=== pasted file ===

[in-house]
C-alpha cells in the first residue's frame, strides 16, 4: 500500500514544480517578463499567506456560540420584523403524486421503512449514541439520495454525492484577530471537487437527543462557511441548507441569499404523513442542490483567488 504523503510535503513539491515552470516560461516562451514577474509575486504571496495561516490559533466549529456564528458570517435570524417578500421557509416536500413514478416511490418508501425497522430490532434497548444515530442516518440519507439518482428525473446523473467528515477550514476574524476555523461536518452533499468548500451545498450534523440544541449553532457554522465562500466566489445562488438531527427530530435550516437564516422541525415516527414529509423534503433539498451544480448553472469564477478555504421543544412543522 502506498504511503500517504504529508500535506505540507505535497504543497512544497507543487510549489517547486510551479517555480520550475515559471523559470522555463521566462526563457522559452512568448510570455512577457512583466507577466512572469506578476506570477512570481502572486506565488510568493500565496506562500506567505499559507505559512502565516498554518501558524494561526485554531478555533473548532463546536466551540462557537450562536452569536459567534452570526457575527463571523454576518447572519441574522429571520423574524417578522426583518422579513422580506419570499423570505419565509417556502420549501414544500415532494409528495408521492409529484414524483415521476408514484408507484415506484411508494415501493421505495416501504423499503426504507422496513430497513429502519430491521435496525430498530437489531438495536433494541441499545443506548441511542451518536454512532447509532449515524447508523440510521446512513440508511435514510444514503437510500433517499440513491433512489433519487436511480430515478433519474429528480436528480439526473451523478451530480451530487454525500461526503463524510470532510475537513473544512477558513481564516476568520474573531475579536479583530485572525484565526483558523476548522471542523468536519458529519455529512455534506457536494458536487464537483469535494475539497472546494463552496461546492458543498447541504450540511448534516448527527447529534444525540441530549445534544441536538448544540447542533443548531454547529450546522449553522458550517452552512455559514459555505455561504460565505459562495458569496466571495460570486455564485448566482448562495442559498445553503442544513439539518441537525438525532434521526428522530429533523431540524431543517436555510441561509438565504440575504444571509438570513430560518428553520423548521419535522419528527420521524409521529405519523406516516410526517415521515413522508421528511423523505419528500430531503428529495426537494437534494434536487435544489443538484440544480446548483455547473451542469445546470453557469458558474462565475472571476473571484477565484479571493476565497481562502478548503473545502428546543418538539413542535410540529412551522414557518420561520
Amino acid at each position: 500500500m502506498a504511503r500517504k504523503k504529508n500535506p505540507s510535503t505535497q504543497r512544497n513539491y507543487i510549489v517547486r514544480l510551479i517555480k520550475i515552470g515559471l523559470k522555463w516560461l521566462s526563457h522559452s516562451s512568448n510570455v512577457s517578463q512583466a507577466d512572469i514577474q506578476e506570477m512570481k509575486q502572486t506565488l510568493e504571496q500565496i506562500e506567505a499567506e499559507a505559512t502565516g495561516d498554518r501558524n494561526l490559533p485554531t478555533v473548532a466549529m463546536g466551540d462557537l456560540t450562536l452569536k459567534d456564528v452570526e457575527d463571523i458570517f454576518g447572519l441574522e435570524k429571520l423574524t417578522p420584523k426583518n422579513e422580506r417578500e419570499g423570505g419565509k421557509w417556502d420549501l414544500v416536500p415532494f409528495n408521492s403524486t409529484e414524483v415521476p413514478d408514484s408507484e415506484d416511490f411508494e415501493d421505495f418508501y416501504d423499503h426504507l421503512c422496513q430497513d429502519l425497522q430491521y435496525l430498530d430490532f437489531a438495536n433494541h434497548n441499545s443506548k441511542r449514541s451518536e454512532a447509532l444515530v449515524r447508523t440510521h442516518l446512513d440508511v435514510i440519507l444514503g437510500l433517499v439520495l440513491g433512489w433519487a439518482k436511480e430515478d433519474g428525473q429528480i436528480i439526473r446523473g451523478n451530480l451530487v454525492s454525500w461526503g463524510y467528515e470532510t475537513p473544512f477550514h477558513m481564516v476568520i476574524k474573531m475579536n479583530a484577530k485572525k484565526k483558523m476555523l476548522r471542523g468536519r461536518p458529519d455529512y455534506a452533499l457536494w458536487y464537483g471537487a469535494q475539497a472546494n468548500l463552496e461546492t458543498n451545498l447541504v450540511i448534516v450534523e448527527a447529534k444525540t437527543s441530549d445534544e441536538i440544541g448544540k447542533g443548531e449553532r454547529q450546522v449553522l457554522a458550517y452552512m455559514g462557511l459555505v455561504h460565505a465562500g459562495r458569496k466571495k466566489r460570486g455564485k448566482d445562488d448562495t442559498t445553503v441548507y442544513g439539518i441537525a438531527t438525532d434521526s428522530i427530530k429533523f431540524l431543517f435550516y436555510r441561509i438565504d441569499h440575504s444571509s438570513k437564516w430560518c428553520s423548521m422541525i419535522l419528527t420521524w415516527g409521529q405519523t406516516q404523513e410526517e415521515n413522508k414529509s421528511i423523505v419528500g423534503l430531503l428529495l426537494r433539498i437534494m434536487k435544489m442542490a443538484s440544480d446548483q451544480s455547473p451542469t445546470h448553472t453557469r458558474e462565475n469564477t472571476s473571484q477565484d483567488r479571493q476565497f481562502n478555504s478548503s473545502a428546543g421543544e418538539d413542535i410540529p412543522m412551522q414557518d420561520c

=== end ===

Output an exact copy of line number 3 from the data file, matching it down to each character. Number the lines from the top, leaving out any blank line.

Amino acid at each position: 500500500m502506498a504511503r500517504k504523503k504529508n500535506p505540507s510535503t505535497q504543497r512544497n513539491y507543487i510549489v517547486r514544480l510551479i517555480k520550475i515552470g515559471l523559470k522555463w516560461l521566462s526563457h522559452s516562451s512568448n510570455v512577457s517578463q512583466a507577466d512572469i514577474q506578476e506570477m512570481k509575486q502572486t506565488l510568493e504571496q500565496i506562500e506567505a499567506e499559507a505559512t502565516g495561516d498554518r501558524n494561526l490559533p485554531t478555533v473548532a466549529m463546536g466551540d462557537l456560540t450562536l452569536k459567534d456564528v452570526e457575527d463571523i458570517f454576518g447572519l441574522e435570524k429571520l423574524t417578522p420584523k426583518n422579513e422580506r417578500e419570499g423570505g419565509k421557509w417556502d420549501l414544500v416536500p415532494f409528495n408521492s403524486t409529484e414524483v415521476p413514478d408514484s408507484e415506484d416511490f411508494e415501493d421505495f418508501y416501504d423499503h426504507l421503512c422496513q430497513d429502519l425497522q430491521y435496525l430498530d430490532f437489531a438495536n433494541h434497548n441499545s443506548k441511542r449514541s451518536e454512532a447509532l444515530v449515524r447508523t440510521h442516518l446512513d440508511v435514510i440519507l444514503g437510500l433517499v439520495l440513491g433512489w433519487a439518482k436511480e430515478d433519474g428525473q429528480i436528480i439526473r446523473g451523478n451530480l451530487v454525492s454525500w461526503g463524510y467528515e470532510t475537513p473544512f477550514h477558513m481564516v476568520i476574524k474573531m475579536n479583530a484577530k485572525k484565526k483558523m476555523l476548522r471542523g468536519r461536518p458529519d455529512y455534506a452533499l457536494w458536487y464537483g471537487a469535494q475539497a472546494n468548500l463552496e461546492t458543498n451545498l447541504v450540511i448534516v450534523e448527527a447529534k444525540t437527543s441530549d445534544e441536538i440544541g448544540k447542533g443548531e449553532r454547529q450546522v449553522l457554522a458550517y452552512m455559514g462557511l459555505v455561504h460565505a465562500g459562495r458569496k466571495k466566489r460570486g455564485k448566482d445562488d448562495t442559498t445553503v441548507y442544513g439539518i441537525a438531527t438525532d434521526s428522530i427530530k429533523f431540524l431543517f435550516y436555510r441561509i438565504d441569499h440575504s444571509s438570513k437564516w430560518c428553520s423548521m422541525i419535522l419528527t420521524w415516527g409521529q405519523t406516516q404523513e410526517e415521515n413522508k414529509s421528511i423523505v419528500g423534503l430531503l428529495l426537494r433539498i437534494m434536487k435544489m442542490a443538484s440544480d446548483q451544480s455547473p451542469t445546470h448553472t453557469r458558474e462565475n469564477t472571476s473571484q477565484d483567488r479571493q476565497f481562502n478555504s478548503s473545502a428546543g421543544e418538539d413542535i410540529p412543522m412551522q414557518d420561520c